UPDATED: At 12:30 p.m. with comments from Marc Ginsburg.
Efforts to preserve Ames Castle officially came to an end Monday, as the historic Catamount Road home was demolished to make room for a small subdivision.
The actual demolition was really just a formality. The home's fate was sealed last month when the property, which included the main house and a servant's quarters on 2.76 acres, were sold by John Sullivan to local developer Marc Ginsburg and Sons, Inc. for $360,000.
The town had most recently assessed the value of the property at $762,400.
Ginsburg, who said the parcel of land is actually between 3.5 and 4 acres, confirmed his plans to build three single-family homes on the property.
The 17-room, 12,781-square foot mansion was and former governor of Mississippi.
Sullivan, who had purchased the property in 1986 for $400,000, had been embroiled in a dispute with town officials over his use of the property for apartments for the past two decades. The court case was settled last year in favor of the town.
Last winter, Sullivan filed an application for demolition, stating that maintaining the home was not financially feasible. He had proposed a "friendly" 40B project, which would have allowed him to keep the property as an affordable housing multi-unit dwelling. The other option, according to his attorney, was to demolish the building and develop the property as a subdivision.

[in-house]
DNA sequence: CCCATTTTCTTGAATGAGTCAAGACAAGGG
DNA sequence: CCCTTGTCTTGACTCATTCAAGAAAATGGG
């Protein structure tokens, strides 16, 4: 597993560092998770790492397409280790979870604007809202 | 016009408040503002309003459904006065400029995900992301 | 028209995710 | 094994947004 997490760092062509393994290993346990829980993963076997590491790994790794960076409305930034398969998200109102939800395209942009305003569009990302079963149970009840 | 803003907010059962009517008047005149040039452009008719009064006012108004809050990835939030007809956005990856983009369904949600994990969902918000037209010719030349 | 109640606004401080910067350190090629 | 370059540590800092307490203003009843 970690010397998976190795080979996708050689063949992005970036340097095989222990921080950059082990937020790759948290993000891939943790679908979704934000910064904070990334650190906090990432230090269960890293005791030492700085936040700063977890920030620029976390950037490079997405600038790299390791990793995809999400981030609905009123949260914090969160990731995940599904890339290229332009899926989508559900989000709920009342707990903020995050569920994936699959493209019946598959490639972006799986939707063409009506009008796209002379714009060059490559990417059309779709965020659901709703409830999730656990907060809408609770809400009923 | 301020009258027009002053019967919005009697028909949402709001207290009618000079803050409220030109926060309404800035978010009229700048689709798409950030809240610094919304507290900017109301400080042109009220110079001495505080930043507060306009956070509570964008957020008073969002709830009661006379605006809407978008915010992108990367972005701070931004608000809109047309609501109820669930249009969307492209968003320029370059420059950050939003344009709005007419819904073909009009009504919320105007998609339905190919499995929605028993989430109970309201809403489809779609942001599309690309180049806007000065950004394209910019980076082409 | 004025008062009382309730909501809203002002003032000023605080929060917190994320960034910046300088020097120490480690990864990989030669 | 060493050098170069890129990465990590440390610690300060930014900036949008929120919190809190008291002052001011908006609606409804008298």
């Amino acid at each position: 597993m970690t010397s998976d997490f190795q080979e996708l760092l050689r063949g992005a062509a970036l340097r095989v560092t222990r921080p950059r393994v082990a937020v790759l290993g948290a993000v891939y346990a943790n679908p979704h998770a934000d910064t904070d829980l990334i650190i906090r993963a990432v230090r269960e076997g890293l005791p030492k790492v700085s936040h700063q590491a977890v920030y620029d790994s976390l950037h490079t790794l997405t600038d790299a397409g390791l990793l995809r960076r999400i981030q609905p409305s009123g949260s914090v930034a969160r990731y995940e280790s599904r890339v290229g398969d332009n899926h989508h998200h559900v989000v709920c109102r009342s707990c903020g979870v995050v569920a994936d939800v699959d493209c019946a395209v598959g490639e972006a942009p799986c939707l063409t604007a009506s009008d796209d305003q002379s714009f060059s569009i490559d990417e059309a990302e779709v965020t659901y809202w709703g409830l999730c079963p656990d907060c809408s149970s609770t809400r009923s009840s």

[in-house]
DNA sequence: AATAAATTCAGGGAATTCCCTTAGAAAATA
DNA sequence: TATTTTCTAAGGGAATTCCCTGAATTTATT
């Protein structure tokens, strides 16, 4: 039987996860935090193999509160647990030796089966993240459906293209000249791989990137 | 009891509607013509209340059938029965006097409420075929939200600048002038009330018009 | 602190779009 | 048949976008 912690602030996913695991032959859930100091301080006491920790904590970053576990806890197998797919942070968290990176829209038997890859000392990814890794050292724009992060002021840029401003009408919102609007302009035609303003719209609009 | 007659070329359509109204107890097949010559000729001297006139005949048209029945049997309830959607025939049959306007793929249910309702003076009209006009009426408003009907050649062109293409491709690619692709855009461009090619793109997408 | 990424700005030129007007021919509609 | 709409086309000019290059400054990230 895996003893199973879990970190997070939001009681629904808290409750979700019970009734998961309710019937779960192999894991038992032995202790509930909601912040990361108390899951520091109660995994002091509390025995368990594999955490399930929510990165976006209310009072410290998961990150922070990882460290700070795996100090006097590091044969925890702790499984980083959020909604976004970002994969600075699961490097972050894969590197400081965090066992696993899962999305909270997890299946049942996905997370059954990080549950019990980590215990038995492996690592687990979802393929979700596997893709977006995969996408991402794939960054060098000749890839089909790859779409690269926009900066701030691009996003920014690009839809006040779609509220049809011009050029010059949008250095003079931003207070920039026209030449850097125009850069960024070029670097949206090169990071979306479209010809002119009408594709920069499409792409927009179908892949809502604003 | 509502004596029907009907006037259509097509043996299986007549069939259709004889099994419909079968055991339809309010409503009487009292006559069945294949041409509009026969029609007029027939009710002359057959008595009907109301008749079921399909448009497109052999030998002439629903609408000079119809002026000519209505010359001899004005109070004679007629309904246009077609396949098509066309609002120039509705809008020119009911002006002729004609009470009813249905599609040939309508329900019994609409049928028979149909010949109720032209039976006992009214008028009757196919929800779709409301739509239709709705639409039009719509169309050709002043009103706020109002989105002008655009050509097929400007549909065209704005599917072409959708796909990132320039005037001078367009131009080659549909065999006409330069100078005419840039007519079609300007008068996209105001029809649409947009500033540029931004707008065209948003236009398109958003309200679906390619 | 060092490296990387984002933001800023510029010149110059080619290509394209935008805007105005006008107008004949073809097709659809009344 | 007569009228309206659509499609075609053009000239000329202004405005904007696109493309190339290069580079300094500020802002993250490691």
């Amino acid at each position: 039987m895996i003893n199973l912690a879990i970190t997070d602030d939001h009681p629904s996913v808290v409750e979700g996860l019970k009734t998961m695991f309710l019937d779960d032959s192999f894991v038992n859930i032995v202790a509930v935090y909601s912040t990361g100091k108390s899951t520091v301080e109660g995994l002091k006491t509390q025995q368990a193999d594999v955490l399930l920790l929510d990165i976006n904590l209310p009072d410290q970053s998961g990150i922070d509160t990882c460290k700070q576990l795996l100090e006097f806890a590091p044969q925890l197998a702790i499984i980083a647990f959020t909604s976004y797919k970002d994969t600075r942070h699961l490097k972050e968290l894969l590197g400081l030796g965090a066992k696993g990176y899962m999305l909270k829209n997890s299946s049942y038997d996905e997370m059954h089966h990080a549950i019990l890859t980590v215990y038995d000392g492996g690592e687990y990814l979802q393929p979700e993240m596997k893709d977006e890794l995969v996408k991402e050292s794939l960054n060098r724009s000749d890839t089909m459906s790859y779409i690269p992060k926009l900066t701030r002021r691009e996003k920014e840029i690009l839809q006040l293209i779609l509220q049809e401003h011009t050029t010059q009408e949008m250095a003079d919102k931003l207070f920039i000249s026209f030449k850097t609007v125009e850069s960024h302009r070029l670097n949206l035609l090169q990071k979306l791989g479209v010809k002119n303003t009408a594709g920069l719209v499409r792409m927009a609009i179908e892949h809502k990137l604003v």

In March, the putting into effect a nine-month moratorium on any demolition. The hope was buy enough time for a deal to be worked out to preserve the home.
According to Steve Sadwick, Tewksbury's director of Community Development, town officials met with Sullivan several times over the next several months but were unable to reach a mutually acceptable deal.
On Nov. 2, Sullivan finalized the deal with Ginsburg, who met with town officials later in the month and shared his plans to demolish Ames Castle. On Nov. 19, the Historic Commission removed the last obstacle by lifting its "preferably preserved" demolition moratorium.
"It wasn’t easy for anyone I think, Marc (Ginsburg) included," said Sadwick. "But in the end it just wasn't financially (practical) to keep it as a single family home."
Ginsburg said all possible options for preserving the building were explored before the decision was made to demiolish the building. He also said efforts were made to remove as much of the historical elements of the building as possible before the demolition.
"It was heartbreaking for me," he said. "But tt just wasn't financially feasible to maintain it as a single-family home. We met with residents of the neighborhood and most of them just wanted it torn down."
Sullivan did not immediately return a phone message seeking comment for this story.